Origin is an interactive sound and light installation that functions through the electrical capacity produced naturally in the body of the user. Through this artwork participants are given the opportunity to experience a world of light and sound by means of their own physical body. Origin enables its attendees to become part of a critical and poetic transition of egocentrism into a sculpturally shaped figure consisting of light, sound, and a representational object.



Origin is an object already catching the attention of its observer simply by its formal aesthetics. The use of an interface between man and machine enables the user to become an essential part of Origin thereby overcoming the point of view of only being a recipient of the art. Through the immediate audiovisual response, Origin offers the possibility to experiment with the physicality of the human body and the resulting consequences. Therefore, the individual capacity to abstract is of central importance to the visual appearance of the installation. The interface that empowers the participants to interact with the installation between man and machine is a Theremin. As the first electronic instrument in the history of music, it was designed and developed in 1920 by the Russian physician Lev Termen. Today, the Theremin is mostly unknown and rarely used by musicians because contactless style of play makes it a difficult instrument to master.

Despite its relative anonymity and difficulty the Theremin is the operating principle of the Origin´s interface. The non-existent contact between the actual sensors of the instrument and the participant creates a special and fascinating experience for the user. To influence the installation with their own visions, attendees have to enter into resonance with the electrodes of the instrument using their own electric field. According to the principle of capacitive distance measurement, the user thereby generates different frequencies through delicate movements, thus initiating optical and acoustical changes according to these movements.


The content created by the participant becomes visible in the projection on the sculpture. It is structured in a manner that, 144 cylindrical projection objects are spread in every direction. The closer to the centre, the denser they are arranged. In this way an explosive impression is created, in which artificial light in terms of partial optical paths radiates on the surface starting from a fixed point. This construction permits a view from all perspectives – 360° around the installation Origin. Every change of perspective of the participant causes a modification of the object. Due to intensive observation and change of perspective in the supposedly chaotic system, the participant is able to recognize symmetry and order. The sculpture’s title, Origin, stands for the abstract illustration of the causality of human interaction. Every action precedes an according decision by ourselves. At the same time, this action – how small it may be – has a direct consequence on the environment, which can be experienced by the individual. Since the effect itself is again the cause for a new causality, each decision launches a causal chain, which loses more and more control the further it moves away from its origin. The installation Origin is an interpretation and manifestation of that principle in sculptural form.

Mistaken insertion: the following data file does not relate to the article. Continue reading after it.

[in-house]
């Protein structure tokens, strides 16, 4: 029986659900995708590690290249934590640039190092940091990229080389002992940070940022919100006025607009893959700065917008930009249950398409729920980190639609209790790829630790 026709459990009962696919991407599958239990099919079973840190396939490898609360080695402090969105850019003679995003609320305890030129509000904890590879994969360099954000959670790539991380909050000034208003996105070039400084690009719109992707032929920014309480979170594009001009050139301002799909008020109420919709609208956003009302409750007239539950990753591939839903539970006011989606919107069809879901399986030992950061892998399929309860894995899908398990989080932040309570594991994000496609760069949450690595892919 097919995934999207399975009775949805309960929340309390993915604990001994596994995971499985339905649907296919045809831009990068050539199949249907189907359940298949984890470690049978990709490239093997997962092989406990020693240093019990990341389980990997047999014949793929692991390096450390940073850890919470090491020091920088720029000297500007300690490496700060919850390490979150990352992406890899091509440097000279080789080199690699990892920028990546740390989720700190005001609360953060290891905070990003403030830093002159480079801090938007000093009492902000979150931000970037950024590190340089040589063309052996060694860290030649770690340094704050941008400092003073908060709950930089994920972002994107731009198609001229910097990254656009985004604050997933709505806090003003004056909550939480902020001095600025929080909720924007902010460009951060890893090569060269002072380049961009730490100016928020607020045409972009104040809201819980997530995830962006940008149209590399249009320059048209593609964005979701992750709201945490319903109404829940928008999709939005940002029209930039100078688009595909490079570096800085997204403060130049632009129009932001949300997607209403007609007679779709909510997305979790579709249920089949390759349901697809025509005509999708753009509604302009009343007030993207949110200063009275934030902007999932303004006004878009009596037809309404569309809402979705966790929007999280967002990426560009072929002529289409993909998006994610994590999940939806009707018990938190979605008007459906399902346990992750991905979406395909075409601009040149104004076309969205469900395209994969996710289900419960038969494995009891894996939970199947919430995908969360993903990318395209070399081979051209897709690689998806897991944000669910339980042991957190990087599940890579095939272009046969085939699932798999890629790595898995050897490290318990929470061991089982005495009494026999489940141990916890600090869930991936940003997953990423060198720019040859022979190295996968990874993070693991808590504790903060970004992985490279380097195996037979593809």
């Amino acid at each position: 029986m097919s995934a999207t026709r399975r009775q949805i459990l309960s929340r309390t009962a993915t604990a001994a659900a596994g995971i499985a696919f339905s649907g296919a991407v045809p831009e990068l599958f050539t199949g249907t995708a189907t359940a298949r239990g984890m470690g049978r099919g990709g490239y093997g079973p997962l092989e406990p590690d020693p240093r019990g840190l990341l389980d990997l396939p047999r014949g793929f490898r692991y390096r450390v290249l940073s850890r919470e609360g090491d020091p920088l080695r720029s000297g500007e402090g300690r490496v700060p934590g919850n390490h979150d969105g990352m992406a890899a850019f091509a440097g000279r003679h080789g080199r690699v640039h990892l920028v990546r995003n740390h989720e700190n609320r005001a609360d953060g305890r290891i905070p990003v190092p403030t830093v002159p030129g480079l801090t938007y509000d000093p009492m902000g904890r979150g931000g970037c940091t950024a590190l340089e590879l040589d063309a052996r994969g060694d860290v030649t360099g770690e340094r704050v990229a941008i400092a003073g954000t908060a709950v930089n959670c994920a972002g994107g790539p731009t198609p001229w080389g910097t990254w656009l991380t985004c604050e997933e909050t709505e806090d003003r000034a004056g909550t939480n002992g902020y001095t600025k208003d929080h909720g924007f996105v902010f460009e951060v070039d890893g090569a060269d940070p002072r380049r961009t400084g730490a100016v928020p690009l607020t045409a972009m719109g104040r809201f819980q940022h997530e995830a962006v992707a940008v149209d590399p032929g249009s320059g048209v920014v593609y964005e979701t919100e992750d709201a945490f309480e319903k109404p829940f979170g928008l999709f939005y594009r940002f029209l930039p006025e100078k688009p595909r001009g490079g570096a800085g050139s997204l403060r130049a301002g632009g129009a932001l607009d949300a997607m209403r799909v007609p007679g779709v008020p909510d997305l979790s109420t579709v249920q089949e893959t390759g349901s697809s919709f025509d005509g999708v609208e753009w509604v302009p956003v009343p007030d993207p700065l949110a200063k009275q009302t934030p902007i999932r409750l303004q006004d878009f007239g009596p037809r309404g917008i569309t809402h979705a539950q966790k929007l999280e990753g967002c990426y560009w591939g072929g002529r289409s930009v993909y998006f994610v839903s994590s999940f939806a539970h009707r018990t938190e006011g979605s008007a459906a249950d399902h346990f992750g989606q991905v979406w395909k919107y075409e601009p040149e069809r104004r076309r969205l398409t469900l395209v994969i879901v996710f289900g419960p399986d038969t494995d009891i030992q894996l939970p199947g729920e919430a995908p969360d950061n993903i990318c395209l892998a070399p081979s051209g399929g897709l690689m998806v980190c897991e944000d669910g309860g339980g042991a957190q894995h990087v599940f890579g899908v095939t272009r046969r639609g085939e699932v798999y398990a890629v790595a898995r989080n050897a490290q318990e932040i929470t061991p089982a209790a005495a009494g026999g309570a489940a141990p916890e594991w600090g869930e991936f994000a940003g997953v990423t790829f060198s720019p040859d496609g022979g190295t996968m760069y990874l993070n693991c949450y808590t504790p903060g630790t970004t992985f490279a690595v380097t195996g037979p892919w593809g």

Through the use of the cylindrical shape of the luminaries, it seems as if the participant controls LED tubes. Due to the fact that the projectors cannot be seen immediately and because of exact masking, which does not allow any glare to occur, practical experience has shown that even experts are mistaken that they control the LED tubes. The conscious decision for projectors as light source allows for a more differentiated content than LED technology. Through different gestures, with which the participant controls the mapping on the installation, the user is able to generate delicate colour gradients, beginning in the centre and continuing to flow over the projection objects. The impression of movement is supported by special highlights which constitute a break within the aesthetic form consisting of soft transitions. These highlights act synchronous to the colour gradients.


According to one of the basic ideas of Origin, namely the search of the origin or rather the origin of things, one of the first questions in art and music research was “What does an origin sound like?”. Very soon it became obvious that it must have been a kind of roaring. This roaring often results out of the superposition of many individual sounds that the human ear is not able to distinguish. Everything is caught up in the noise but in an unshaped manner. As a consequence of this, the Theremin will not play its traditional sound, but instead it is used to control the light installation and to modify many different roaring noises. The programming used for this system and the different noises undergo different stages. A change of stage can be caused by a participant through particular movements; but also change during random time periods. The most important parts of signal analysis are the frequency and the amplitude. Next to these signals the rate of input, the remaining on certain tone pitches and the periods of silence, which can occur at certain hand positions, are also being evaluated and subsequently used musically and visually.